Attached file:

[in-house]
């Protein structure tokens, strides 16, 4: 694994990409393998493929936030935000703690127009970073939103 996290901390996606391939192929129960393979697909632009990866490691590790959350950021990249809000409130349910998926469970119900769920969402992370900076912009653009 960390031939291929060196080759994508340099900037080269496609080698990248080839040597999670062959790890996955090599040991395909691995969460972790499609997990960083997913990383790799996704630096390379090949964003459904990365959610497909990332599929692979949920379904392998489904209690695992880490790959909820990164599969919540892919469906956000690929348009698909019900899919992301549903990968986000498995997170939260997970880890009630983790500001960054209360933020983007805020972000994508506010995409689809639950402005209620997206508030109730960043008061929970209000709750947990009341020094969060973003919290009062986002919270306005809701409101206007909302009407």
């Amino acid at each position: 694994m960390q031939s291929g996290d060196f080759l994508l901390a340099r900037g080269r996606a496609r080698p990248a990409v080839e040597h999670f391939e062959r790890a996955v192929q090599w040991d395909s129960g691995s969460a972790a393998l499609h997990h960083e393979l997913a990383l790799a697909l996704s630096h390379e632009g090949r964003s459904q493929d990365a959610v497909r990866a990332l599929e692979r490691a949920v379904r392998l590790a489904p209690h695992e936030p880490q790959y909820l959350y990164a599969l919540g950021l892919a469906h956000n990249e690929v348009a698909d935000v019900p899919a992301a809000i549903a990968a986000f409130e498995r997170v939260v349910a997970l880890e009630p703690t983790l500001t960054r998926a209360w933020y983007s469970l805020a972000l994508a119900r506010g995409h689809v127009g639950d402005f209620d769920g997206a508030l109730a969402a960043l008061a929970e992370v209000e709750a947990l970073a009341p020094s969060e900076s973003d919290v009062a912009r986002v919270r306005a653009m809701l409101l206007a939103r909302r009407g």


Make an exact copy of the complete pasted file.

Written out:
[in-house]
């Protein structure tokens, strides 16, 4: 694994990409393998493929936030935000703690127009970073939103 996290901390996606391939192929129960393979697909632009990866490691590790959350950021990249809000409130349910998926469970119900769920969402992370900076912009653009 960390031939291929060196080759994508340099900037080269496609080698990248080839040597999670062959790890996955090599040991395909691995969460972790499609997990960083997913990383790799996704630096390379090949964003459904990365959610497909990332599929692979949920379904392998489904209690695992880490790959909820990164599969919540892919469906956000690929348009698909019900899919992301549903990968986000498995997170939260997970880890009630983790500001960054209360933020983007805020972000994508506010995409689809639950402005209620997206508030109730960043008061929970209000709750947990009341020094969060973003919290009062986002919270306005809701409101206007909302009407």
């Amino acid at each position: 694994m960390q031939s291929g996290d060196f080759l994508l901390a340099r900037g080269r996606a496609r080698p990248a990409v080839e040597h999670f391939e062959r790890a996955v192929q090599w040991d395909s129960g691995s969460a972790a393998l499609h997990h960083e393979l997913a990383l790799a697909l996704s630096h390379e632009g090949r964003s459904q493929d990365a959610v497909r990866a990332l599929e692979r490691a949920v379904r392998l590790a489904p209690h695992e936030p880490q790959y909820l959350y990164a599969l919540g950021l892919a469906h956000n990249e690929v348009a698909d935000v019900p899919a992301a809000i549903a990968a986000f409130e498995r997170v939260v349910a997970l880890e009630p703690t983790l500001t960054r998926a209360w933020y983007s469970l805020a972000l994508a119900r506010g995409h689809v127009g639950d402005f209620d769920g997206a508030l109730a969402a960043l008061a929970e992370v209000e709750a947990l970073a009341p020094s969060e900076s973003d919290v009062a912009r986002v919270r306005a653009m809701l409101l206007a939103r909302r009407g």